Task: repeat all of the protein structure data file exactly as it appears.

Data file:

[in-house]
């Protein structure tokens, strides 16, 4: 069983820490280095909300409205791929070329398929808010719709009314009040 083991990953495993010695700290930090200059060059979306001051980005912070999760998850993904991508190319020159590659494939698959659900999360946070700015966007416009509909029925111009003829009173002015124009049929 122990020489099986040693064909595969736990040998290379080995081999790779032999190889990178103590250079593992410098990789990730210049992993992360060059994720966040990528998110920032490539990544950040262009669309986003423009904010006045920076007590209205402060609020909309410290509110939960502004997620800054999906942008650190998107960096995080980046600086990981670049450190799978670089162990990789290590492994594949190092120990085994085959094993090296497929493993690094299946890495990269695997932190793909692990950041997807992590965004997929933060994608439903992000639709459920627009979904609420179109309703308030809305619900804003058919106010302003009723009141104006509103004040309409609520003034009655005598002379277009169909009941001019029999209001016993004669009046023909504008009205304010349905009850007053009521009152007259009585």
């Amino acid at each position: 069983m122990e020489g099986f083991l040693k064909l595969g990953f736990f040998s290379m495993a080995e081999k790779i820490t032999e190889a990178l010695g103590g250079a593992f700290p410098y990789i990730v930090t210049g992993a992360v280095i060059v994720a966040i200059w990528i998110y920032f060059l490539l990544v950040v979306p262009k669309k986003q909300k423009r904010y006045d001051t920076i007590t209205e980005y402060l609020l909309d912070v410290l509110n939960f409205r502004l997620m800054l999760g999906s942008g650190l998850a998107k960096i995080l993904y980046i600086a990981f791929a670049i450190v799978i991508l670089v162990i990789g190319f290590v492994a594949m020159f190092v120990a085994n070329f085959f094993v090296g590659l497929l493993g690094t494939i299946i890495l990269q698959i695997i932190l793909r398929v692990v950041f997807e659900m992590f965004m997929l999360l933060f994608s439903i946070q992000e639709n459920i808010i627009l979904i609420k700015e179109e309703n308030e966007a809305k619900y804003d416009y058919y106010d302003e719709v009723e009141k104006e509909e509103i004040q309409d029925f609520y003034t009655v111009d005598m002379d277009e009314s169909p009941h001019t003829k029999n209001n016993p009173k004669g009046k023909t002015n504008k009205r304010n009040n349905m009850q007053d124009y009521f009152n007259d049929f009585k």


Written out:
[in-house]
């Protein structure tokens, strides 16, 4: 069983820490280095909300409205791929070329398929808010719709009314009040 083991990953495993010695700290930090200059060059979306001051980005912070999760998850993904991508190319020159590659494939698959659900999360946070700015966007416009509909029925111009003829009173002015124009049929 122990020489099986040693064909595969736990040998290379080995081999790779032999190889990178103590250079593992410098990789990730210049992993992360060059994720966040990528998110920032490539990544950040262009669309986003423009904010006045920076007590209205402060609020909309410290509110939960502004997620800054999906942008650190998107960096995080980046600086990981670049450190799978670089162990990789290590492994594949190092120990085994085959094993090296497929493993690094299946890495990269695997932190793909692990950041997807992590965004997929933060994608439903992000639709459920627009979904609420179109309703308030809305619900804003058919106010302003009723009141104006509103004040309409609520003034009655005598002379277009169909009941001019029999209001016993004669009046023909504008009205304010349905009850007053009521009152007259009585």
């Amino acid at each position: 069983m122990e020489g099986f083991l040693k064909l595969g990953f736990f040998s290379m495993a080995e081999k790779i820490t032999e190889a990178l010695g103590g250079a593992f700290p410098y990789i990730v930090t210049g992993a992360v280095i060059v994720a966040i200059w990528i998110y920032f060059l490539l990544v950040v979306p262009k669309k986003q909300k423009r904010y006045d001051t920076i007590t209205e980005y402060l609020l909309d912070v410290l509110n939960f409205r502004l997620m800054l999760g999906s942008g650190l998850a998107k960096i995080l993904y980046i600086a990981f791929a670049i450190v799978i991508l670089v162990i990789g190319f290590v492994a594949m020159f190092v120990a085994n070329f085959f094993v090296g590659l497929l493993g690094t494939i299946i890495l990269q698959i695997i932190l793909r398929v692990v950041f997807e659900m992590f965004m997929l999360l933060f994608s439903i946070q992000e639709n459920i808010i627009l979904i609420k700015e179109e309703n308030e966007a809305k619900y804003d416009y058919y106010d302003e719709v009723e009141k104006e509909e509103i004040q309409d029925f609520y003034t009655v111009d005598m002379d277009e009314s169909p009941h001019t003829k029999n209001n016993p009173k004669g009046k023909t002015n504008k009205r304010n009040n349905m009850q007053d124009y009521f009152n007259d049929f009585k």